‘Just a farm kid’Published 9:29am Tuesday, April 17, 2012
GLENVILLE — The new manager of the Poet Glenville ethanol plant might be the only man in town who deals with fermentation at work and at home.primitive
David Smith began at the general manager of the plant Feb. 13 and is learning the ins and outs of the plant, the ethanol industry and his new home of Albert Lea.
He also enjoys brewing his own beer at home, among other hobbies ranging from being an avid woodworker to touring on his 1987 Yamaha Venture Royale. At work, he leads a 46-employee plant where they brew corn into fuel for automobiles.
Smith comes across as approachable, which he said makes for a free exchange of ideas.
“Hey, I’m just a farm kid,” he said.
Before working for Poet, he and his wife, Jane, were on a six-month break from work altogether. He had headed a potato-starch plant in Stevens Point, Wis., for seven years. The 250-employee company, Penford Food Ingredients, transformed potato starch into all kinds of products, such as one that adjusted the viscosity of batters.
Why the break? Their three children were grown and they wanted to return to their home state of Minnesota. The break gave them time to visit their son, a physicist in England, and for Smith to spend time with his father on a small farm north of Stillwater.
Smith, 58, grew up on that farm near Scandia and Marine on St. Croix, two towns people often call as one: Scandia-Marine. His father was a University of Minnesota professor of agriculture.
Smith graduated from Forest Lake High School in 1972. He was a jock in high school, playing football, wrestling and track. And music was important in his family. He spent 10 years as a child learning to play classical piano, and he was in the high school band. He can play tuba, baritone, sousaphone and tenor saxophone, in addition to bass guitar and, of course, electronic keyboard.
So after he graduated, he was to attend the university where his father taught. But first, his father sent him to England for six months, where he made friends, explored Europe and took some interesting classes. One was the British history of the American Revolutionary War.
Smith said the British tell the story from the perspective of “they were trying to help us and we were a bunch of rabble-rousers,” with no mention of taxation without representation.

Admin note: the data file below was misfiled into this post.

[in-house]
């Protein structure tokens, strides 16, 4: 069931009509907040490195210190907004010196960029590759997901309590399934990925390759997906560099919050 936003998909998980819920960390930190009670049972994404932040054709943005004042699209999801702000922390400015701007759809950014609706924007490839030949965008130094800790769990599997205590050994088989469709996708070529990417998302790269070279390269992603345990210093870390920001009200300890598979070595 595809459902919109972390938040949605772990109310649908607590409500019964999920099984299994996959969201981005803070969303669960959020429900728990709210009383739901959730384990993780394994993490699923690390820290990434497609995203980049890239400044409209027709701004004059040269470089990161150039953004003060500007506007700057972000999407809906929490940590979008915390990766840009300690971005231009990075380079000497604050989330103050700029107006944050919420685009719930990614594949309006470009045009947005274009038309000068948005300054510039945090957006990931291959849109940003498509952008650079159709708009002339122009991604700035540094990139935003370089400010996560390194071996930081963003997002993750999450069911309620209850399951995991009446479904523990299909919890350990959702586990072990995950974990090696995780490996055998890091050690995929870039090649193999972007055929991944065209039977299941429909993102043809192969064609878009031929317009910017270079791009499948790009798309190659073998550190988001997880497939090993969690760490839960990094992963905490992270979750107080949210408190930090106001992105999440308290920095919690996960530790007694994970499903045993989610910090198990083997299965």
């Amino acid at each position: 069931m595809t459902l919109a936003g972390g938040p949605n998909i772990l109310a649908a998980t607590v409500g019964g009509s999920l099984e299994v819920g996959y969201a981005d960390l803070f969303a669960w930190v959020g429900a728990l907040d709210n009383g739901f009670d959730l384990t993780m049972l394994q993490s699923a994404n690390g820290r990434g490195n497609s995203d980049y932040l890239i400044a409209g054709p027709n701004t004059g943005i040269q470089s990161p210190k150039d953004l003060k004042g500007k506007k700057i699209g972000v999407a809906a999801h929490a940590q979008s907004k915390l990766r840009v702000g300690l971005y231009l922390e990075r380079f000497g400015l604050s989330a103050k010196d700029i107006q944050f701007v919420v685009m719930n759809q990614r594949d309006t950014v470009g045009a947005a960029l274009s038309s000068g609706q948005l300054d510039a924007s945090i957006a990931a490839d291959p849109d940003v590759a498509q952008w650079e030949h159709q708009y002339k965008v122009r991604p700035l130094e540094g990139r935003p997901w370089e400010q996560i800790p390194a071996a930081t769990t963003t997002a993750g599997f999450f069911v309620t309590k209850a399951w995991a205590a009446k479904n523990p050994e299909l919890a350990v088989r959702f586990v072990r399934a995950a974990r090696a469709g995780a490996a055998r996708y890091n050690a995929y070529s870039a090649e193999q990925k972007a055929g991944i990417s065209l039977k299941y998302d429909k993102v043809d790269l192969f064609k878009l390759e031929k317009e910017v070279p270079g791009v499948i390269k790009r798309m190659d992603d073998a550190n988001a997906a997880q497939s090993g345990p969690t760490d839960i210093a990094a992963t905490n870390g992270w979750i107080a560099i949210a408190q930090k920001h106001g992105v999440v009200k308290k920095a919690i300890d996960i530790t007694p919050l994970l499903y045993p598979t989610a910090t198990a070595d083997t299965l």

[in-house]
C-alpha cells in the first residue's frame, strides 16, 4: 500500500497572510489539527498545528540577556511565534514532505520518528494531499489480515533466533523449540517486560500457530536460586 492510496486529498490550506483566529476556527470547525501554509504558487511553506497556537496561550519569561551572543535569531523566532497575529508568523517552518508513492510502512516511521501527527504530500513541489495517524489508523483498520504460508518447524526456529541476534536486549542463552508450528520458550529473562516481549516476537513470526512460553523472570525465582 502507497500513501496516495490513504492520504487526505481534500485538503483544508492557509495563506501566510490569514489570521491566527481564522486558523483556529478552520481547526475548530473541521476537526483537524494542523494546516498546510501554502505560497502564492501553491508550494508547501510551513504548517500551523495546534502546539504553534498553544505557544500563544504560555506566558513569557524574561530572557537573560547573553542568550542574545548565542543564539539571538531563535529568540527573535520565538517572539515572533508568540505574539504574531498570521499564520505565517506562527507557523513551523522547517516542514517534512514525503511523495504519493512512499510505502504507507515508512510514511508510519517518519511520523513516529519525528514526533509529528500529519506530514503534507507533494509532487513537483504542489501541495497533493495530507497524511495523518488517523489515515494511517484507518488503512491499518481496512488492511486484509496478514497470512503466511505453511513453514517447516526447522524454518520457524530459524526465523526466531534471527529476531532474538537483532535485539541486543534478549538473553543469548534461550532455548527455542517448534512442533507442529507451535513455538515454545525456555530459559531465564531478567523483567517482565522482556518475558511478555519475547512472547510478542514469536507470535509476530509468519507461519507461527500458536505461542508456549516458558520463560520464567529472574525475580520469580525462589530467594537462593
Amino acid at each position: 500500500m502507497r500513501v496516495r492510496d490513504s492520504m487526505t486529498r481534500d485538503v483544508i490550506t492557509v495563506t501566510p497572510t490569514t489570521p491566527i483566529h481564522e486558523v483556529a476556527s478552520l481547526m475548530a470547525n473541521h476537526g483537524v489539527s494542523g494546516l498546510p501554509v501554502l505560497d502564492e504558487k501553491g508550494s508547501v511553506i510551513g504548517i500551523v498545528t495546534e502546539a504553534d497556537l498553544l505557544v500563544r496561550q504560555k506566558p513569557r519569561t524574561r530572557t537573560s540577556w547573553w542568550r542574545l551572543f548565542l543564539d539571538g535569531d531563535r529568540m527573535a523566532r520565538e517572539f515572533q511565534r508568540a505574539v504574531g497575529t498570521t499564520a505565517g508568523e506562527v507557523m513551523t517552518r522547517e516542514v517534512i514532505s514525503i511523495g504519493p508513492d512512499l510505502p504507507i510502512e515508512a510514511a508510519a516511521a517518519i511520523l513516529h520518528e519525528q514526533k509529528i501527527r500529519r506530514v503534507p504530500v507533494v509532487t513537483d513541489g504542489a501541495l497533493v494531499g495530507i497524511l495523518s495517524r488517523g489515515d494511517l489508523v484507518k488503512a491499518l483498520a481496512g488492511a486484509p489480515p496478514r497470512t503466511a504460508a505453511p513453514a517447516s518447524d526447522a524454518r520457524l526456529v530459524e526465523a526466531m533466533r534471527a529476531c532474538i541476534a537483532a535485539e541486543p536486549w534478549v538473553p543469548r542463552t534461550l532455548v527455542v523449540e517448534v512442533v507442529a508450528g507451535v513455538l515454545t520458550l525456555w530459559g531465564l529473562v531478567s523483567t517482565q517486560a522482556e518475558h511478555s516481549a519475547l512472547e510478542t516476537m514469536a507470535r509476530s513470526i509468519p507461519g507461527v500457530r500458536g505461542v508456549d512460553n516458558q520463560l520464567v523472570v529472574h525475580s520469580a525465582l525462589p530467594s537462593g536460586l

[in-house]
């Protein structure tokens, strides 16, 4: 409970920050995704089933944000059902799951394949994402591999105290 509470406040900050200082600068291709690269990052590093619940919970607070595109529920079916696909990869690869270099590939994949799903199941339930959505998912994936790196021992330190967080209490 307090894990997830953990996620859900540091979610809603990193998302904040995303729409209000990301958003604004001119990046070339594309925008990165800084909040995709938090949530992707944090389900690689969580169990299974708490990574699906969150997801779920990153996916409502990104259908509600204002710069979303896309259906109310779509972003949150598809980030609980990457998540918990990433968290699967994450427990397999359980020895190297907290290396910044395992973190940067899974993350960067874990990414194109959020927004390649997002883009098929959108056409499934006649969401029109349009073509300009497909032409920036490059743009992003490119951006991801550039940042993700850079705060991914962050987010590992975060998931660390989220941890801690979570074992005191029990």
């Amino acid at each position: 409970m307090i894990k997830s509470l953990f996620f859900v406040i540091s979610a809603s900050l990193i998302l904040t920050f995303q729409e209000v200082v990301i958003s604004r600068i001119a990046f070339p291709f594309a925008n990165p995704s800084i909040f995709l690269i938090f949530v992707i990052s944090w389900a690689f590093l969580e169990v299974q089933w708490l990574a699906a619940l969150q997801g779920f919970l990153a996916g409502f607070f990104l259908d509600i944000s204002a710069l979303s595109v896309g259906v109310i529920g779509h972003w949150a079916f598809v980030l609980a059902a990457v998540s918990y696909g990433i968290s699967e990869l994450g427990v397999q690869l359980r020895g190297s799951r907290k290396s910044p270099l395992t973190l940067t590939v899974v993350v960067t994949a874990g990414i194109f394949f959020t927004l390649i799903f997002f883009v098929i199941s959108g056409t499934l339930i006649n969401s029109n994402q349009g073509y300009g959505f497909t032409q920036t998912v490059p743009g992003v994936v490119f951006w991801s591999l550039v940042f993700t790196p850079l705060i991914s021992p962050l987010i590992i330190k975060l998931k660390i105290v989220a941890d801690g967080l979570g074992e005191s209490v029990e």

At the U of M, Smith had a double major, one in agronomy and plant genetics and another in agricultural economics. His father, in fact, often taught his classes.
His first job out of college was as a field supervisor for Del Monte in Sleepy Eye. He supervised work on sweet corn and peas. In 1990, he became a field superintendent at a Del Monte operation in Wisconsin. He was promoted in 1992 to plant manager and the following year to area manager — overseeing fields and plants.
By 1996, the corporate ladder he had climbed was falling apart. The canning industry was in trouble, so he found work in the then-thriving dairy industry, working for Schreiber Foods in Wisconsin for a year and a half.
At a dairy show, he met officials with Land O’ Lakes and was recruited away by them. There he worked until 2004, when he joined Penford Food Ingredients.
Smith also is a former volunteer emergency medical technician. He did that work starting in Sleepy Eye and continuing in Wisconsin. It brought joy and sorrow; he has delivered babies and has had people die in his arms.
“It’s a very close group of people who do that sort of work,” he said.
Smith said he had been following the ethanol industry and had hoped for a role in that industry when a headhunter put him in touch with Poet.
He said he has made slight changes since coming on at the plant but mainly is getting to know the people and the work. He replaces Rick Mummert, who now works as a realty agent in Albert Lea.
Smith said he comes in at 5 a.m. so that he sees some of the work done by both shifts. He said he manages by “wandering around.”
“I like to spend time with the folks who do the work so I can learn what they do,” he said.
He said when a problem arises, having close knowledge of how the work gets done adds a dimension to management decisions.
He said he pushes the concept of teamwork. He prefers the pronoun “we” over “you and I.”
“Your job,” he said, “is no more important than mine.”
The farm kid will oversee coming expansions at Poet Glenville. Details remain in the planning stages, but in general it will be adding a line to turn corn oil into ethanol. Right now, the plant turns kernels of corn into ethanol. The expansion will bring two additional fermenters, upgraded control systems and an effort to conserve more water during the ethanol-making process.
What Smith likes best about working for Poet is that ethanol is a renewable fuel, and he praised Poet for reducing waste at every opportunity.
What comes in presently are kernels of corn and water. Poet Glenville turns that into ethanol, feed and carbon dioxide. Water is the only waste.
And when he isn’t leading a team of ethanol makers, you might find Smith cooking, trapshooting, fishing or even swinging a hammer with Habitat for Humanity. First, he is eager to get out of a local hotel and into a house so he and his wife, Jane, can get on with their lives.
Address: Country Inn & Suites (almost done house hunting)
Livelihood: general manager, Poet Glenville ethanol plant
Family: wife, Jane; Meigen, 32; Trevor, 29; Jennifer, 21; five grandchildren
Interesting fact: He was born at Camp Atterbury, Ind., near the end of the Korean War. His father was in the military at the time. Camp Atterbury today is a training base for the Indiana National Guard.